Most vests have to be put on by slipping them over the cat’s head. If you’ve ever actually owned a cat, you can see how this might be a problem. Many people try to avoid this by only doing it once and then leaving the harness on permanently, but we don’t recommend this.
All that fabric can be heavy, so these might not be ideal for older pets with mobility issues. Also, they get extremely hot during the summer months.
Vests can be more expensive than other options, but again, let us remind you of what really matters: the fact that they’re really, really adorable.
3. Figure 8s
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Close cousins to H-Harnesses, the S harness is made of thin strips of fabric or webbing that run in a figure-8 shape around the neck and belly.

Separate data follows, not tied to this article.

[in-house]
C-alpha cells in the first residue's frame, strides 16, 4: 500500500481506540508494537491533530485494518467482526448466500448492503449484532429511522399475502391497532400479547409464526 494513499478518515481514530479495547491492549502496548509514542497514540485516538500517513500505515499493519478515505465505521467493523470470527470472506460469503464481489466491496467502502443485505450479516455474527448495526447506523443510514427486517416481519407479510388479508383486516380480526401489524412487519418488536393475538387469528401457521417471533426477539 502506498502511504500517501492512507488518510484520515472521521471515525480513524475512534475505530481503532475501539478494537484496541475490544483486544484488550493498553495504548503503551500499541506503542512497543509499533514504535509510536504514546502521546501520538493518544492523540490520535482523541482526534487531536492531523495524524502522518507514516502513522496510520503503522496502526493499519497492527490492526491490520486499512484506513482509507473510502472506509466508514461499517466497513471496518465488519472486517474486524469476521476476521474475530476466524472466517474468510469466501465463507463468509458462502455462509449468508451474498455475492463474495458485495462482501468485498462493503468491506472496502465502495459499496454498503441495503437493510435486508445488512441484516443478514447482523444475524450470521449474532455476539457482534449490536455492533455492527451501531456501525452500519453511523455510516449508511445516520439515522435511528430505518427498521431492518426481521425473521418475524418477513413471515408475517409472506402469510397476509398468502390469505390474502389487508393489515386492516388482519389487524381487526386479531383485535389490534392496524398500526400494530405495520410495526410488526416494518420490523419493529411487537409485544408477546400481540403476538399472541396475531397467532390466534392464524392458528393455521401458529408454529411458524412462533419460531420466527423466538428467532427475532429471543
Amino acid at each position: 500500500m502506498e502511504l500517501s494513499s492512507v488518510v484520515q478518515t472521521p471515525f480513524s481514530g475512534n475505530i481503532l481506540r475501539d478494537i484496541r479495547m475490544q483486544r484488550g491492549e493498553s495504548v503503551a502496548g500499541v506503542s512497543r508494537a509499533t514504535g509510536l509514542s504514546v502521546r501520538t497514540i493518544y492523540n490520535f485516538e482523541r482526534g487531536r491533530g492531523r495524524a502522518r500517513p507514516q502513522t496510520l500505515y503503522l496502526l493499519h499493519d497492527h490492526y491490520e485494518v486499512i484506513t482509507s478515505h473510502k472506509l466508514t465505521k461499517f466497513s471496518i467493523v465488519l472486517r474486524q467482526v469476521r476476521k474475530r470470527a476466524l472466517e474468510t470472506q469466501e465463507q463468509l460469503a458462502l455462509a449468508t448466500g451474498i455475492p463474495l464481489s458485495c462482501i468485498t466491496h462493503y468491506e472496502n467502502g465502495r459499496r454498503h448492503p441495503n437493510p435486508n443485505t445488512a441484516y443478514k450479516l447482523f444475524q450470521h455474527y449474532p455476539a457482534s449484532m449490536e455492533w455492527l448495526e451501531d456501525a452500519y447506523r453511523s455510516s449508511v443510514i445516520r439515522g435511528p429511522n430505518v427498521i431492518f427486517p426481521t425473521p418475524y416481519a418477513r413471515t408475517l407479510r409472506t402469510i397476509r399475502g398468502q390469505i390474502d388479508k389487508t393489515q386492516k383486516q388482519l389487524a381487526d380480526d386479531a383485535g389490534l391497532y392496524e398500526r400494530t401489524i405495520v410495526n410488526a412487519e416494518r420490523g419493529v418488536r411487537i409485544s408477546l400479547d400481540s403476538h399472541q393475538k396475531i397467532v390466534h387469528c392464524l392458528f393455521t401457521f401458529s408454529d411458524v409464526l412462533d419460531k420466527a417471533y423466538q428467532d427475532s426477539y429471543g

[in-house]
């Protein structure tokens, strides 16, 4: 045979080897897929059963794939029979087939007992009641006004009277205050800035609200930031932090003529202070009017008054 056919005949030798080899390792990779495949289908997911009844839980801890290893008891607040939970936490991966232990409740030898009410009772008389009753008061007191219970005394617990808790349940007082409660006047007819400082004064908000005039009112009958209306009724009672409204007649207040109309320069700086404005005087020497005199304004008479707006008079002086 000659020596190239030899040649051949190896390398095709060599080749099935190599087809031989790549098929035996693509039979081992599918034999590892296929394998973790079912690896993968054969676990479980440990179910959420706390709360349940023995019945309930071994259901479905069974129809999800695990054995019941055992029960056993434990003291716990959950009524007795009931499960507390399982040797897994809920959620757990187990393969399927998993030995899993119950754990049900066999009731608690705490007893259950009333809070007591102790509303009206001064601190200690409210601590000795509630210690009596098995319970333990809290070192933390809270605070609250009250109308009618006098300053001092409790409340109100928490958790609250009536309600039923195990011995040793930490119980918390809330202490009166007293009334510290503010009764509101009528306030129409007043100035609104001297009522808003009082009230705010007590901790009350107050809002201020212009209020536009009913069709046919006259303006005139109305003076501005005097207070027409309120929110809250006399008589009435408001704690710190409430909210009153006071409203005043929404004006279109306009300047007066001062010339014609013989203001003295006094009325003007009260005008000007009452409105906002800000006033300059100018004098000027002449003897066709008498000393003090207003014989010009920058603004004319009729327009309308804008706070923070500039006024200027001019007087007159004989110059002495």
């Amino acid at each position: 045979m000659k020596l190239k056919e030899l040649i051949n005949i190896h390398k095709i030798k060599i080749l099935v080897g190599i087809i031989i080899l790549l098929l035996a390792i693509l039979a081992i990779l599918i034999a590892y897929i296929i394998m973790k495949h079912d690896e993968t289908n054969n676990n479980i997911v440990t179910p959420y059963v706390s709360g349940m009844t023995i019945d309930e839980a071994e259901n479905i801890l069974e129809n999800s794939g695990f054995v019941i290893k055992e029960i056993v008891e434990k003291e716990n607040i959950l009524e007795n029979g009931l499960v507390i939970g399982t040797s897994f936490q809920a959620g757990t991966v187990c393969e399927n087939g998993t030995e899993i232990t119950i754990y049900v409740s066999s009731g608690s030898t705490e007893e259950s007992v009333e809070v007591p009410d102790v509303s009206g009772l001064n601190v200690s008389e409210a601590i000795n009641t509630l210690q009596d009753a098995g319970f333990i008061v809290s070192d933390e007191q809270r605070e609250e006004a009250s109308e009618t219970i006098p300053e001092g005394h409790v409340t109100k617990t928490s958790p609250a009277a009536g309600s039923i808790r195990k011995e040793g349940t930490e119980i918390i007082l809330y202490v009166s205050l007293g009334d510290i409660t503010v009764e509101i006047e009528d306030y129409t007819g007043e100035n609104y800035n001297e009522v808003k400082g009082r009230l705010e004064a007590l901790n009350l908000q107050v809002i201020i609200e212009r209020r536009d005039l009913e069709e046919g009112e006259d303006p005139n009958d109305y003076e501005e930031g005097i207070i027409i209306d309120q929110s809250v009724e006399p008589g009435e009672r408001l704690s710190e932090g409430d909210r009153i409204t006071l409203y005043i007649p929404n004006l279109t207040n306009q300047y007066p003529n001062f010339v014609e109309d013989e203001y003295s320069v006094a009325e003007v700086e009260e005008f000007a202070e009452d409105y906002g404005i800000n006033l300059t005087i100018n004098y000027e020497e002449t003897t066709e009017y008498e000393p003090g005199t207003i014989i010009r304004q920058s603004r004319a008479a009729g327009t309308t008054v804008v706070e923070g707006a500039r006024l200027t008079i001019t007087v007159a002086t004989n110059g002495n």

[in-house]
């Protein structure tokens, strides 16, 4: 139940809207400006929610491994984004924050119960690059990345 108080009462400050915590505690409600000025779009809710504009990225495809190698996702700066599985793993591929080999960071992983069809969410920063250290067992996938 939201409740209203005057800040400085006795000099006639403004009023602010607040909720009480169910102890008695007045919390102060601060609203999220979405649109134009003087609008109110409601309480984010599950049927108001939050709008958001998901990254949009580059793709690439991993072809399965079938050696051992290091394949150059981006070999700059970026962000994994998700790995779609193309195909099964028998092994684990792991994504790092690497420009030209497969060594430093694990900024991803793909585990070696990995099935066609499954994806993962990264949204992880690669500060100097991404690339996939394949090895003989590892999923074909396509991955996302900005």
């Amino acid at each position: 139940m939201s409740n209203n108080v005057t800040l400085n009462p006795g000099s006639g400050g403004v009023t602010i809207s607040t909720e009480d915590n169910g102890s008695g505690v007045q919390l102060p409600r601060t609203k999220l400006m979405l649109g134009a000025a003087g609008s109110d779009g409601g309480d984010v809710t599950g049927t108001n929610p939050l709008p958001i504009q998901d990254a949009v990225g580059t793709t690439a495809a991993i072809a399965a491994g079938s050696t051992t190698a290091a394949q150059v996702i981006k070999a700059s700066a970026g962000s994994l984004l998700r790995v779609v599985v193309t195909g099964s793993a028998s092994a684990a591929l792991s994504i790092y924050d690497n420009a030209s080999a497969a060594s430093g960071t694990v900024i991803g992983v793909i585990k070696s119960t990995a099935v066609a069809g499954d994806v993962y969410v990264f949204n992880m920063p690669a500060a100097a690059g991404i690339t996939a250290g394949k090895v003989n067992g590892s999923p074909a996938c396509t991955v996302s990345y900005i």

Pros of Figure 8s
They’re designed to gently squeeze the cat every time he lunges forward, so theoretically they should help with leash training. Notice we said “theoretically” — more on that in a second.
These are ideal for docile cats in low-risk situations. They’re extremely lightweight, and many pets will quickly forget they’re even wearing it.
Cons of Figure 8s
Don’t let the squeezing mechanism fool you into thinking these are secure harnesses, because they’re absolutely not. In addition to being easy to wriggle out of, if your cat gets spooked, a “gentle squeeze” is the absolute last thing he’ll want to feel.
The narrow straps can potentially dig into the skin, causing discomfort, so be sure yours is sized correctly.
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These are currently the least common harnesses, but that may change, as they’re designed with ease-of-use in mind.